FCoE Gets Lost in Vendor Stupidity - EnterpriseStorageForum.com

FCoE Gets Lost in Vendor Stupidity

I have long been a proponent of FCoE (Fibre Channel over Ethernet). At one time, before the 2008 economic meltdown, I thought that paradigm-shifting technologies changes such as object storage and FCoE were on our doorstep.

It hasn't worked out exactly as I envisioned. I'm sad to say T10 compliant object storage was a total flop. There are no object disk drives today and we are still dealing with block storage with no end in sight. FCoE had the promise of taking Fibre Channel out of the market, but up to this point FCoE has not lived up to market expectations.

iSCSI, however, started slowly about 11 years ago and up until recently there were few iSCSI targets except low-end storage, but today both mid-range and enterprise storage use iSCSI. I even use iSCSI as a NAS target at my home, because it was easy to setup and was significantly faster than using it as a network drive. Now my online Internet backup service works with an iSCSI target, but not with a network drive.

FCoE vs. iSCSI

In this article I'll compare and contrast FCoE and iSCSI based on research I did as well as research and insight from some of my colleagues. That is, we'll explore the advantages and disadvantages of both FCoE and iSCSI. Of course, as is often the case, I'll take a different tact than many of my peers.

Also, one note of caution: There are all kinds of benchmarks and performance tests available on both sides of this issue. I have reviewed many of them. Some of the things I have seen are benchmarks comparing 4Gb Fibre channel to 10Gb Ethernet years after 8Gb FC was released. I've also seen research using drivers or other parts of the software stack that are specifically tuned to prove a point. And I've seen tests that didn't use known features and functions that are generally available. My approach is to assume that you have efficient software and an optimized hardware environment and to not implement some SBT (slimy benchmark tricks). Remember I was a benchmarker.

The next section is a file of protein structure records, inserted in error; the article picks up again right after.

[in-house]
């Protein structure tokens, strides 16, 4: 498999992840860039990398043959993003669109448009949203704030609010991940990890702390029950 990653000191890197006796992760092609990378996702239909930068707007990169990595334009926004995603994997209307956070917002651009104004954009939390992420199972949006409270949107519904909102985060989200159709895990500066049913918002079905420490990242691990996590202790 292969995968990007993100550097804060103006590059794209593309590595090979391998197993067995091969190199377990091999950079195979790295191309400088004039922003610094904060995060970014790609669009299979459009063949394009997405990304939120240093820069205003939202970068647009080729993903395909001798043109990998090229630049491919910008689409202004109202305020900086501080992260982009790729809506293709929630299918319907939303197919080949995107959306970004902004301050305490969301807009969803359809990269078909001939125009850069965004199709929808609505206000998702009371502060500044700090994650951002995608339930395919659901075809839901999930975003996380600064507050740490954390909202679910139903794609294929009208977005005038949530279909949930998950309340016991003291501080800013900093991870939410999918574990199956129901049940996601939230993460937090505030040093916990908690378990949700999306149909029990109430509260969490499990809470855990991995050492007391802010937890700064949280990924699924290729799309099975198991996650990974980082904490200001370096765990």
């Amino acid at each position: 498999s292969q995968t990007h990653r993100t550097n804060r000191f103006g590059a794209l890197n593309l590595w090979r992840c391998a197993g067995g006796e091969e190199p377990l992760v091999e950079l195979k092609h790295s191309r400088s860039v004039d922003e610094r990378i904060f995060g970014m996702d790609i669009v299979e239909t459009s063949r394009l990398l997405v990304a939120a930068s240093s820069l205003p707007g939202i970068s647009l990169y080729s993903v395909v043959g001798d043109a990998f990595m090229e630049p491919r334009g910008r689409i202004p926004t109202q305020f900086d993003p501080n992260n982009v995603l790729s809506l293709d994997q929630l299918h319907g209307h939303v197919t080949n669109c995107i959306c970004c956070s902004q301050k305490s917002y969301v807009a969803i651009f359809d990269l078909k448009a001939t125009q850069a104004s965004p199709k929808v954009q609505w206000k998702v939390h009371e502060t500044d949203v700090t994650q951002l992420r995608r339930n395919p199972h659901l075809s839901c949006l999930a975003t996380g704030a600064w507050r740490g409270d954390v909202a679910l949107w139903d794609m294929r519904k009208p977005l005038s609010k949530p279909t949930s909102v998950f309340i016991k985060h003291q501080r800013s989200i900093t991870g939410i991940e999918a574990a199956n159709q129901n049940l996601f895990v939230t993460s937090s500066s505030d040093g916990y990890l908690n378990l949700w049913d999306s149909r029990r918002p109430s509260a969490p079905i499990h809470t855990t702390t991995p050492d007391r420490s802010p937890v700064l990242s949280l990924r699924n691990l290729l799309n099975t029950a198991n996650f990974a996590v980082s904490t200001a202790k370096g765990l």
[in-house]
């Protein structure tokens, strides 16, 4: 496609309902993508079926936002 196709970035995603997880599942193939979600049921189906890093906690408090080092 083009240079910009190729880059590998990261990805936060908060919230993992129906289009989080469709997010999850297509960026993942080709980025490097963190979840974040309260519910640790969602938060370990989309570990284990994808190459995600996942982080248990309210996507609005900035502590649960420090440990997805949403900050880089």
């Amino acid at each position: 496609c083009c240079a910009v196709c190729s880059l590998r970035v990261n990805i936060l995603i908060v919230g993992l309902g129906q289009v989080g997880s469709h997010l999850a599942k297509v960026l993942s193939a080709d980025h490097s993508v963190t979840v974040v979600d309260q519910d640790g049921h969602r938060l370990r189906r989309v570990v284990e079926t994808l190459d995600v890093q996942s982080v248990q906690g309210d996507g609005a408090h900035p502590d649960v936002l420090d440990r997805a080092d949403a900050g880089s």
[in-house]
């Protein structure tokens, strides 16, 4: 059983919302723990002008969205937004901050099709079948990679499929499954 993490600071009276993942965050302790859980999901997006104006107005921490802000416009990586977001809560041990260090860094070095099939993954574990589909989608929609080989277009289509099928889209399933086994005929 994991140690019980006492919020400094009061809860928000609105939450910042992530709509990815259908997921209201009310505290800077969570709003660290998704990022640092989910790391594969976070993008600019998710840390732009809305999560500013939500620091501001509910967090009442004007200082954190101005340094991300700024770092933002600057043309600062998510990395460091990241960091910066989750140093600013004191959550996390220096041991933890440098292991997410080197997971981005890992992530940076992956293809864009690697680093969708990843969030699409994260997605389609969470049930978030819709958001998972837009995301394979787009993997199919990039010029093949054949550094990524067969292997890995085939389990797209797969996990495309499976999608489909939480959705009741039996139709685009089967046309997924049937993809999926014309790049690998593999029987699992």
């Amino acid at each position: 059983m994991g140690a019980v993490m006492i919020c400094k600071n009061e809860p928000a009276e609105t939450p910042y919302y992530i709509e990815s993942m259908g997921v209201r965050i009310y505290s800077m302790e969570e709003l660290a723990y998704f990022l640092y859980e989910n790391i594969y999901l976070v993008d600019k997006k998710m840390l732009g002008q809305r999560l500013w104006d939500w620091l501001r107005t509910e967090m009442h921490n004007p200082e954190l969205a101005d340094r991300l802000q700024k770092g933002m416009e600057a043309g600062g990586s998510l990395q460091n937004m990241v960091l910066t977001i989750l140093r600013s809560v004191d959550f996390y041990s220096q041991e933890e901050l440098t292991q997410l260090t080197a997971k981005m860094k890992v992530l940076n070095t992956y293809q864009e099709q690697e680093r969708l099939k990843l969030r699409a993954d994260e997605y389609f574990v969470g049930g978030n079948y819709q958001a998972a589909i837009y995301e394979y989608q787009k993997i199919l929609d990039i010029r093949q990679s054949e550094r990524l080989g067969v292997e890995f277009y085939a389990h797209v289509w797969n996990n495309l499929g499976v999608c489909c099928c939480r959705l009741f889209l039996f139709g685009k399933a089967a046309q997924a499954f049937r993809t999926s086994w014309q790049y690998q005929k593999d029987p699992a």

Baseline Facts

I want to review two important areas that I think have been left out of discussions that I have seen:
  1. IP header size
  2. Real file system issues not streaming data or IOs per second (IOPS)

IP Header Size

As we all know, the "I" in iSCSI stands for IP. The IPv4 header size is 20 octets or 20 bytes. The world is moving from IPv4 to IPv6. Now there are many who might say that in the future we will use IPv6 between machines across the WAN, but IPv4 locally. I know of a number of companies -- as well the U.S.government and foreign governments -- that say if you refer to the "I word" it will be IPv6. This, of course, is not true today, but it will become more true later this year and in 2012 and 2013. What this means is going from 20 bytes to 40 bytes. The point here is that FCoE does not require this extra 20 or 40 bytes for IP encapsulation. Remember that more than likely this will become 40 bytes given the IPv6 requirements coming.

Real File System Issues

Whether we like it or not, testing any I/O performance in the real world must take into account file systems, and some file systems are more efficient than others. Measuring IOPS, streaming or any other test to just a LUN does not provide a realistic comparison to real I/O operations to a file system. I and others have pointed out for years that the bottleneck for most modern file systems is I/O for file system metadata. I will define metadata to include the following:
  • File system superblock, which is read at mount time to understand the file system topology and needs to be updated occasionally for some file systems.
  • File system allocation maps are updated regularly with files being written and deleted. Maps can be represented a variety of ways including bitmap and btrees.
  • File system inodes and extended attributes, which include the location of the file, the attributes for the file such as UID, GID, access time, creation time and many other attributes, some of which are file system dependent
My premise is that metadata performance is often the limiting factor to file system performance. The metadata bottleneck is well-known and is getting worse given the massive growth in counts of files. Updating metadata is almost always a small block random I/O problem and, in some cases, must be done synchronously to meet various POSIX and file system requirements.

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